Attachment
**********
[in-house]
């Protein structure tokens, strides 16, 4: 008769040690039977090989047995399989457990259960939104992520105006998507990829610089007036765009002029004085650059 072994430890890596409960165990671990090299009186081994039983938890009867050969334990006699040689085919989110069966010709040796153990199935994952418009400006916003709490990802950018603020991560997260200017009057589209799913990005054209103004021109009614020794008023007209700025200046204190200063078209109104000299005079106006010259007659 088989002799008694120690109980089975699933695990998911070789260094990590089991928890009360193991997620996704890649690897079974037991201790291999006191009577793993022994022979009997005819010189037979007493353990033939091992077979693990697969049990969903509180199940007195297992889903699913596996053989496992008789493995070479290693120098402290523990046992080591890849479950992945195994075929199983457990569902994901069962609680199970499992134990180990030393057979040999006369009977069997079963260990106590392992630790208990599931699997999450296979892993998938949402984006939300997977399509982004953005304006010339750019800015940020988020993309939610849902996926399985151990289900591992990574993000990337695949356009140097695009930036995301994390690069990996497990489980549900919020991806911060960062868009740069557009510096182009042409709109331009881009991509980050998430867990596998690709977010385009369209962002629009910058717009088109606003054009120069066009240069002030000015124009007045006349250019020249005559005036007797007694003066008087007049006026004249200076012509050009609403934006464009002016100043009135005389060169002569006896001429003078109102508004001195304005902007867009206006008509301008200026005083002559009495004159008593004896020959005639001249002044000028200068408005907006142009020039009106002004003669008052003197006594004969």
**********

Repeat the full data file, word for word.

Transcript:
[in-house]
């Protein structure tokens, strides 16, 4: 008769040690039977090989047995399989457990259960939104992520105006998507990829610089007036765009002029004085650059 072994430890890596409960165990671990090299009186081994039983938890009867050969334990006699040689085919989110069966010709040796153990199935994952418009400006916003709490990802950018603020991560997260200017009057589209799913990005054209103004021109009614020794008023007209700025200046204190200063078209109104000299005079106006010259007659 088989002799008694120690109980089975699933695990998911070789260094990590089991928890009360193991997620996704890649690897079974037991201790291999006191009577793993022994022979009997005819010189037979007493353990033939091992077979693990697969049990969903509180199940007195297992889903699913596996053989496992008789493995070479290693120098402290523990046992080591890849479950992945195994075929199983457990569902994901069962609680199970499992134990180990030393057979040999006369009977069997079963260990106590392992630790208990599931699997999450296979892993998938949402984006939300997977399509982004953005304006010339750019800015940020988020993309939610849902996926399985151990289900591992990574993000990337695949356009140097695009930036995301994390690069990996497990489980549900919020991806911060960062868009740069557009510096182009042409709109331009881009991509980050998430867990596998690709977010385009369209962002629009910058717009088109606003054009120069066009240069002030000015124009007045006349250019020249005559005036007797007694003066008087007049006026004249200076012509050009609403934006464009002016100043009135005389060169002569006896001429003078109102508004001195304005902007867009206006008509301008200026005083002559009495004159008593004896020959005639001249002044000028200068408005907006142009020039009106002004003669008052003197006594004969």